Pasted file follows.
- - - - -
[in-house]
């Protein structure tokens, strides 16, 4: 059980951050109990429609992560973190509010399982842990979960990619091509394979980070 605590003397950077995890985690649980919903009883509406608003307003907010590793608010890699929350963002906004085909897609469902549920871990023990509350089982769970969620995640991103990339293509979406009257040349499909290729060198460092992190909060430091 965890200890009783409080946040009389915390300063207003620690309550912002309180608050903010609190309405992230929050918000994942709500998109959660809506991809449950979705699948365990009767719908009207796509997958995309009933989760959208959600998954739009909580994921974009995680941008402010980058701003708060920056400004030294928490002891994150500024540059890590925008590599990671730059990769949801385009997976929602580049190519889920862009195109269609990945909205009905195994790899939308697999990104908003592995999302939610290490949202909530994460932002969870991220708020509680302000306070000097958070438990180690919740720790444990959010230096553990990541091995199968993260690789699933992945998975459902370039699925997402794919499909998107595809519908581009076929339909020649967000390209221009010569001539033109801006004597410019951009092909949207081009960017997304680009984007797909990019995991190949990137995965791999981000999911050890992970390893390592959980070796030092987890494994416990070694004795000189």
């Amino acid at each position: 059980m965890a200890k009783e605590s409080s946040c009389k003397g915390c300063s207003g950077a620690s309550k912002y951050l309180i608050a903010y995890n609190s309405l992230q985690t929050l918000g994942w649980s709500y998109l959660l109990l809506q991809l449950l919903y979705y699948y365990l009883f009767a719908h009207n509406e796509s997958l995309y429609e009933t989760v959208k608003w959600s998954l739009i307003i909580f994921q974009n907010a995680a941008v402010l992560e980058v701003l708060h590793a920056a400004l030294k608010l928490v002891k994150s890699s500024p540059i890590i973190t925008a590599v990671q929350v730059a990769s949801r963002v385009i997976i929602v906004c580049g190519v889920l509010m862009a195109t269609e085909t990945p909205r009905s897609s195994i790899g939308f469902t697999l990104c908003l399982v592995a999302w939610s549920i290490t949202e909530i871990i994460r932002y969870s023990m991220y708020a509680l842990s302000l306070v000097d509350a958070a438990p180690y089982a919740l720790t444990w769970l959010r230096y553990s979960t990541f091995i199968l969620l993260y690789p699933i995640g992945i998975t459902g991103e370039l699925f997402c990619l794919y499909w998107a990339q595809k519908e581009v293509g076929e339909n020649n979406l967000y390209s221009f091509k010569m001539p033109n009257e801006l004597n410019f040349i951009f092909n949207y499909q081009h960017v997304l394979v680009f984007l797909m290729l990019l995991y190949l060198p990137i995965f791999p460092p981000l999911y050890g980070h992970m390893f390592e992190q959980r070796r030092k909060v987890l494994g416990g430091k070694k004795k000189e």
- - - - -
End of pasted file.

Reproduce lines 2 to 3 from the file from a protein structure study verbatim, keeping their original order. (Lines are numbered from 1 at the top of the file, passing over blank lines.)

């Protein structure tokens, strides 16, 4: 059980951050109990429609992560973190509010399982842990979960990619091509394979980070 605590003397950077995890985690649980919903009883509406608003307003907010590793608010890699929350963002906004085909897609469902549920871990023990509350089982769970969620995640991103990339293509979406009257040349499909290729060198460092992190909060430091 965890200890009783409080946040009389915390300063207003620690309550912002309180608050903010609190309405992230929050918000994942709500998109959660809506991809449950979705699948365990009767719908009207796509997958995309009933989760959208959600998954739009909580994921974009995680941008402010980058701003708060920056400004030294928490002891994150500024540059890590925008590599990671730059990769949801385009997976929602580049190519889920862009195109269609990945909205009905195994790899939308697999990104908003592995999302939610290490949202909530994460932002969870991220708020509680302000306070000097958070438990180690919740720790444990959010230096553990990541091995199968993260690789699933992945998975459902370039699925997402794919499909998107595809519908581009076929339909020649967000390209221009010569001539033109801006004597410019951009092909949207081009960017997304680009984007797909990019995991190949990137995965791999981000999911050890992970390893390592959980070796030092987890494994416990070694004795000189």
């Amino acid at each position: 059980m965890a200890k009783e605590s409080s946040c009389k003397g915390c300063s207003g950077a620690s309550k912002y951050l309180i608050a903010y995890n609190s309405l992230q985690t929050l918000g994942w649980s709500y998109l959660l109990l809506q991809l449950l919903y979705y699948y365990l009883f009767a719908h009207n509406e796509s997958l995309y429609e009933t989760v959208k608003w959600s998954l739009i307003i909580f994921q974009n907010a995680a941008v402010l992560e980058v701003l708060h590793a920056a400004l030294k608010l928490v002891k994150s890699s500024p540059i890590i973190t925008a590599v990671q929350v730059a990769s949801r963002v385009i997976i929602v906004c580049g190519v889920l509010m862009a195109t269609e085909t990945p909205r009905s897609s195994i790899g939308f469902t697999l990104c908003l399982v592995a999302w939610s549920i290490t949202e909530i871990i994460r932002y969870s023990m991220y708020a509680l842990s302000l306070v000097d509350a958070a438990p180690y089982a919740l720790t444990w769970l959010r230096y553990s979960t990541f091995i199968l969620l993260y690789p699933i995640g992945i998975t459902g991103e370039l699925f997402c990619l794919y499909w998107a990339q595809k519908e581009v293509g076929e339909n020649n979406l967000y390209s221009f091509k010569m001539p033109n009257e801006l004597n410019f040349i951009f092909n949207y499909q081009h960017v997304l394979v680009f984007l797909m290729l990019l995991y190949l060198p990137i995965f791999p460092p981000l999911y050890g980070h992970m390893f390592e992190q959980r070796r030092k909060v987890l494994g416990g430091k070694k004795k000189e």